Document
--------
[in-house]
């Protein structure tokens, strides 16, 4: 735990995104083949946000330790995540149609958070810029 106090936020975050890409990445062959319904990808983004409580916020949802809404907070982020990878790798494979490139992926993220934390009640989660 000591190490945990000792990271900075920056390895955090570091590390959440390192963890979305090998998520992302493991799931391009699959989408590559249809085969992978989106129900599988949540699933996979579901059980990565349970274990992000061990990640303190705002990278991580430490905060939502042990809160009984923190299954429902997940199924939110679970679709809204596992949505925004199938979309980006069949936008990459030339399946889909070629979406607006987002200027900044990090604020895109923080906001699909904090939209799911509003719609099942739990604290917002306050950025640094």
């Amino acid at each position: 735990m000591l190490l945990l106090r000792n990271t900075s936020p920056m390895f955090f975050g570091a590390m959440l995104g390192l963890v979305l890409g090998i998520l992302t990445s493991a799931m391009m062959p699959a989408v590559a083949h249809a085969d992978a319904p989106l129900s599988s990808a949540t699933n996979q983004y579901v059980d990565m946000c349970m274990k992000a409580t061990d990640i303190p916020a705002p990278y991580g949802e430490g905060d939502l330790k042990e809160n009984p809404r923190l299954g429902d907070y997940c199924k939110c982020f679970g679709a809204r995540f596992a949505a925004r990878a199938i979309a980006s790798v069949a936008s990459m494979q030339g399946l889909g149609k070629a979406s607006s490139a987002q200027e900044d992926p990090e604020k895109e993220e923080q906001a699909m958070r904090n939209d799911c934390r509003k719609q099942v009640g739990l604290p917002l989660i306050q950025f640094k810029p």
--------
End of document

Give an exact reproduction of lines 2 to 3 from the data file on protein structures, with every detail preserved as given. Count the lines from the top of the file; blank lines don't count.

């Protein structure tokens, strides 16, 4: 735990995104083949946000330790995540149609958070810029 106090936020975050890409990445062959319904990808983004409580916020949802809404907070982020990878790798494979490139992926993220934390009640989660 000591190490945990000792990271900075920056390895955090570091590390959440390192963890979305090998998520992302493991799931391009699959989408590559249809085969992978989106129900599988949540699933996979579901059980990565349970274990992000061990990640303190705002990278991580430490905060939502042990809160009984923190299954429902997940199924939110679970679709809204596992949505925004199938979309980006069949936008990459030339399946889909070629979406607006987002200027900044990090604020895109923080906001699909904090939209799911509003719609099942739990604290917002306050950025640094």
């Amino acid at each position: 735990m000591l190490l945990l106090r000792n990271t900075s936020p920056m390895f955090f975050g570091a590390m959440l995104g390192l963890v979305l890409g090998i998520l992302t990445s493991a799931m391009m062959p699959a989408v590559a083949h249809a085969d992978a319904p989106l129900s599988s990808a949540t699933n996979q983004y579901v059980d990565m946000c349970m274990k992000a409580t061990d990640i303190p916020a705002p990278y991580g949802e430490g905060d939502l330790k042990e809160n009984p809404r923190l299954g429902d907070y997940c199924k939110c982020f679970g679709a809204r995540f596992a949505a925004r990878a199938i979309a980006s790798v069949a936008s990459m494979q030339g399946l889909g149609k070629a979406s607006s490139a987002q200027e900044d992926p990090e604020k895109e993220e923080q906001a699909m958070r904090n939209d799911c934390r509003k719609q099942v009640g739990l604290p917002l989660i306050q950025f640094k810029p």